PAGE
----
Coronavirus could overwhelm Colorado hospital capacity by June unless the state increases the number of beds for the most seriously ill and develops a system for freeing them up as patients recover, a state health official warned Wednesday.
Gov. Jared Polis put it in starker terms: the state’s hospitals can’t currently “treat everybody who might get sick and has the potential to get better.”
“The physical space and capacity within our health care system will be challenged,” Scott Bookman, the state’s coronavirus incident commander, said at a news conference at the state’s COVID-19 emergency operations center in Centennial.
To meet the expected surge in coronavirus cases and hospitalizations in coming weeks, Colorado will need more of everything — intensive care beds for the critically ill; beds for those who require hospitalization but aren’t critically ill; doctors, nurses and other health care workers; and medical equipment and supplies, Bookman said.
Colorado needs at least 5,000 beds — 1,800 are currently available — for the gravely ill by mid-April and at least 10,000 to 12,000 more beds for other coronavirus patients by mid-May, he said. The state also need a plan for transferring patients as they recover, he said, to free up those who need the highest level care to survive.
“Right now we simply don’t have the medical capacity … to treat everybody who might get sick and has the potential to get better,” Polis said, adding that the stay-at-home order is “buying time” for the Army Corps of Engineers, the state and private hospitals to build surge capacity.
Had mandatory social distancing not been implemented, Polis said coronavirus potentially would have killed tens of thousands in Colorado.
Using arenas and stadiums idled by the stay-at-home order, the state could add about 2,000 more beds by April 18 for recovering patients, Polis said, comparing it to the field hospitals New York has put up in Central Park.
By midday Wednesday, the number of coronavirus cases rose by nearly 400 from the 2,966 announced by Polis at 4 p.m. Tuesday. Of those who’ve tested positive for the virus, 620 are hospitalized. The death toll had risen from 69 late Tuesday to 80.
“Our hearts go out to families and loved ones,” Polis said.
In other news:
• Pikes Peak region superintendents released statements to parents Wednesday saying distance learning will continue, following Gov. Jared Polis’ order that public and private schools statewide remain closed through April 30, instead of April 17, as previously mandated.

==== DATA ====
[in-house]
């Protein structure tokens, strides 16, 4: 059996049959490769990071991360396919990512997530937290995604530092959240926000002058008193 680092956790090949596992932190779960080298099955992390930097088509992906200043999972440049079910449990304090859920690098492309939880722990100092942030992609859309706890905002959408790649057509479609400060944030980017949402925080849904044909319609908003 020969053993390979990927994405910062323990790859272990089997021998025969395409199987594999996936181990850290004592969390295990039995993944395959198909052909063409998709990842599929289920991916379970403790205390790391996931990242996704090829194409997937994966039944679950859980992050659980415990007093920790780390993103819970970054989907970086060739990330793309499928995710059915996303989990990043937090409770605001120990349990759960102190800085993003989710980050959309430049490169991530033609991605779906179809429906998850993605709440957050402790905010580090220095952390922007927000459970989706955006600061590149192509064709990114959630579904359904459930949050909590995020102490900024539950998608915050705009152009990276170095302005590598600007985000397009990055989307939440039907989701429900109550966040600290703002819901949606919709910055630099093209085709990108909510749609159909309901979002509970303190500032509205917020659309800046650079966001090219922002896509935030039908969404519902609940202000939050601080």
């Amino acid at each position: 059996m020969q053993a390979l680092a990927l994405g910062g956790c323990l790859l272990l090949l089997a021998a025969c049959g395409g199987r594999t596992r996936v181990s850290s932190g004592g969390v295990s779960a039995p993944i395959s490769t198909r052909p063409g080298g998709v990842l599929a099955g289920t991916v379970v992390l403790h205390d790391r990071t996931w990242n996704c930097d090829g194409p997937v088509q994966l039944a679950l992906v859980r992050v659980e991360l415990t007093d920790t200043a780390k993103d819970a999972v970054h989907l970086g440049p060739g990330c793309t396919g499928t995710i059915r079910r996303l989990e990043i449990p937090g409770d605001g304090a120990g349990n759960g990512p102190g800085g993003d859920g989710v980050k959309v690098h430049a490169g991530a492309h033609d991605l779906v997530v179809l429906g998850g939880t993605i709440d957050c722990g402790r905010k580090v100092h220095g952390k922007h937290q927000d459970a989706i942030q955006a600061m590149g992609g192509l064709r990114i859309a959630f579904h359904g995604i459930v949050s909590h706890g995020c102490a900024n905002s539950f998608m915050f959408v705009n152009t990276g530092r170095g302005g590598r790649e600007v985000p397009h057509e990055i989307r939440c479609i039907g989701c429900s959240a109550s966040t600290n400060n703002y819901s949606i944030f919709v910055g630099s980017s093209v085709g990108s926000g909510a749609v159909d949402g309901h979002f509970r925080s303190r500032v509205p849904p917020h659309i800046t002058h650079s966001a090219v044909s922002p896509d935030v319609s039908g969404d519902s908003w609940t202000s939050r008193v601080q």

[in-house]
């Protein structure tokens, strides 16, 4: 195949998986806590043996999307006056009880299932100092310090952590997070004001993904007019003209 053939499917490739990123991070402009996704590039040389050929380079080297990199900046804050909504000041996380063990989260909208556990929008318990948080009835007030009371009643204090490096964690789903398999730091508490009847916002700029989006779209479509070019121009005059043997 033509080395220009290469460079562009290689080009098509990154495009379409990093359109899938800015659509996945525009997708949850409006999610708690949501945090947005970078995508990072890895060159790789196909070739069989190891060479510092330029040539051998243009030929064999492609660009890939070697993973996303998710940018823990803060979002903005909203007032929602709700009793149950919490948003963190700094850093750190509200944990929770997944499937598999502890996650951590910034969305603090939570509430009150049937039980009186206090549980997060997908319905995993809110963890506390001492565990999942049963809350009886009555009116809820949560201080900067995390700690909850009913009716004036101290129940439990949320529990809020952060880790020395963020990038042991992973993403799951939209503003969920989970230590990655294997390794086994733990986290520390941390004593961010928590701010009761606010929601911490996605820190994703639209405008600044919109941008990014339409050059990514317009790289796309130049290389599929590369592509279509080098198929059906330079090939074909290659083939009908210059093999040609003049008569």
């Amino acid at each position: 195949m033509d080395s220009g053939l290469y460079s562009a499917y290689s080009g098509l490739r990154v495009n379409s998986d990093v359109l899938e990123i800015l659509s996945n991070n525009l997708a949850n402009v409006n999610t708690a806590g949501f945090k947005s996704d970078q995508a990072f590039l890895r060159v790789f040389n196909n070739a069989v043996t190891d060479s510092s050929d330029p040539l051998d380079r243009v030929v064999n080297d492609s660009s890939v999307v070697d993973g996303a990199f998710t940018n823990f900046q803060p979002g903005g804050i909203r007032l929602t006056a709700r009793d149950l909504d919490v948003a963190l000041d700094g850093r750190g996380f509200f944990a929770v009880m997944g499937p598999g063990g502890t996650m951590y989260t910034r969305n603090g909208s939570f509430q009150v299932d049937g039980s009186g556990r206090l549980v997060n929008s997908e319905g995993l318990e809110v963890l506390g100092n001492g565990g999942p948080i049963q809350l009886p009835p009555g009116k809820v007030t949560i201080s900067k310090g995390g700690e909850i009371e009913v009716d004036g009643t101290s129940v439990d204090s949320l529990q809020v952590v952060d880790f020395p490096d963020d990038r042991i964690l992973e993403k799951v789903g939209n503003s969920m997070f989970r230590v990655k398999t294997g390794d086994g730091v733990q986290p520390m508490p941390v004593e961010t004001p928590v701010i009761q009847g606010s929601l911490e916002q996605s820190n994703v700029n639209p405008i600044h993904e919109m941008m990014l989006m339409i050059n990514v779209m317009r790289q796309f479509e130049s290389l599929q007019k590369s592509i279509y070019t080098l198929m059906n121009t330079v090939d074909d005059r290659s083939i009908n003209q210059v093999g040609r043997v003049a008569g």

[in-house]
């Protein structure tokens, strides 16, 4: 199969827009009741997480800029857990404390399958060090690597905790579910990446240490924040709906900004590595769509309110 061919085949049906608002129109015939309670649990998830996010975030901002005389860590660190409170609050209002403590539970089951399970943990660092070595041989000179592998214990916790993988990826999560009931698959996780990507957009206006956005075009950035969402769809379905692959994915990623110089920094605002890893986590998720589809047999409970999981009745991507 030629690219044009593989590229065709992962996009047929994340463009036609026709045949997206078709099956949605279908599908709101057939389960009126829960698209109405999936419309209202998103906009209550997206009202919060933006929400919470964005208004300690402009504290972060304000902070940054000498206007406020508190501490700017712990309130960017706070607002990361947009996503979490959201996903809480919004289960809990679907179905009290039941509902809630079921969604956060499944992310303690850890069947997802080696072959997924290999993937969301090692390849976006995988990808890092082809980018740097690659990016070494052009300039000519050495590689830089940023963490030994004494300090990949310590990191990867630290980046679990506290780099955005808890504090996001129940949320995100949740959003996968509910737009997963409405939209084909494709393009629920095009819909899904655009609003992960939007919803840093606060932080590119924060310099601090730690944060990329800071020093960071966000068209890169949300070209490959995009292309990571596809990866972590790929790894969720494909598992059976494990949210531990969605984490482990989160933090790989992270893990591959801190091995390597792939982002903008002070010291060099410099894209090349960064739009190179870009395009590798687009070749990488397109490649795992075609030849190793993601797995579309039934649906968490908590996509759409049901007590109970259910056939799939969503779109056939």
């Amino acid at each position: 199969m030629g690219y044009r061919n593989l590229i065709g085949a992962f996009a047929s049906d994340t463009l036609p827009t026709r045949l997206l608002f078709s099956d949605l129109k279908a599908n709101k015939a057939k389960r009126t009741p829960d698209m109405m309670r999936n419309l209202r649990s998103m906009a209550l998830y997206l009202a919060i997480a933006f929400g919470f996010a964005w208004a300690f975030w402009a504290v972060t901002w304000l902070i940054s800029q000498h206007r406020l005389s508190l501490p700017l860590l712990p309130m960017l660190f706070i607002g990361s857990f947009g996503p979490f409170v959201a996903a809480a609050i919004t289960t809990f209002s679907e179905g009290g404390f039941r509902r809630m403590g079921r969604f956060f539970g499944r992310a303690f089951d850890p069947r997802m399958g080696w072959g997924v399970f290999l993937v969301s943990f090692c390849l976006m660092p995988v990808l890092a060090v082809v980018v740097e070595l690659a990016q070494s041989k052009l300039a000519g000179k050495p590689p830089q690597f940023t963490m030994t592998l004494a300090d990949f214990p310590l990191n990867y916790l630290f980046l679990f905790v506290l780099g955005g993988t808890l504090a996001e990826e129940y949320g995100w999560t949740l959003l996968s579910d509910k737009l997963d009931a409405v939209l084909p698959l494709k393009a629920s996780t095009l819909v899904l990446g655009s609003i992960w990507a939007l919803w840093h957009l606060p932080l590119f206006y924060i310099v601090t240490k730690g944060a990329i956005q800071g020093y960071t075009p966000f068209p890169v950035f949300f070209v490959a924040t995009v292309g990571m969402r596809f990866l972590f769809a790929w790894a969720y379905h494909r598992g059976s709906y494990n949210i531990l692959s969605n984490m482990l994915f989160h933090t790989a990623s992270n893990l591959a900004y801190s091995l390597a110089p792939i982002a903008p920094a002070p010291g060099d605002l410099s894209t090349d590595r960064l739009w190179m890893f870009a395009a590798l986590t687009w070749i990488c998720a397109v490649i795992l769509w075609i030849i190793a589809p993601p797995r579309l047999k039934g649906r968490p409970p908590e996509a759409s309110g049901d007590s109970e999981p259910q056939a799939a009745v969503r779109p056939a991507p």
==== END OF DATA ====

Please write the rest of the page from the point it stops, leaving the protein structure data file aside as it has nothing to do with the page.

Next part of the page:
The statements said superintendents are “uncertain” whether in-person classes will resume after April 30.
“We continue to work closely with the Governor and are following the recommendations of state and regional health professionals,” communication said, adding more information will be released as it becomes known.
The area’s 17 public school districts have not decided whether they will reopen schools in May or have in-person graduations.
Districts may independently decide to cancel in-person classes for the rest of the school year. Others may aim to resume in May, but such a return may not be possible, Polis said.
The governor said during Wednesday’s update on the pandemic that while some of the state’s 178 school districts have already decided to not resume in-person classes, he advises all districts to prepare for such a situation.
He’s also advising no in-person commencement ceremonies be held for kindergartners, eighth graders and high school seniors. Some schools have indicated they will invite students to ceremonies next year and have online ceremonies this year.
Schools statewide are setting up remote learning models for at least this month.
“While children will always remember this school year for their entire lives, they won’t lack the academic achievement they need to get to the next grade level,” Polis said.
• The higher rate of fatalities in El Paso County is due to the county’s demographics, including the spreading of the virus through a bridge club in late February through early March, Polis said. “It’s very important that El Paso County residents stay at home to reduce the spread,” he said.
• Getting test results has been reduced from four to five days down to about a day, Polis said.
• The state has recruited more than 2,500 medical volunteers to come to Colorado, Bookman said.
• The Chinese province of Hunan is sending 10,000 masks to Colorado, said Polis, who considered sending a state plane to China to acquire masks. Orders for 750 ventilators have also been placed, he said, adding that when supplies arrive, correct functioning will be verified.
The Gazette’s Debbie Kelley contributed to this report.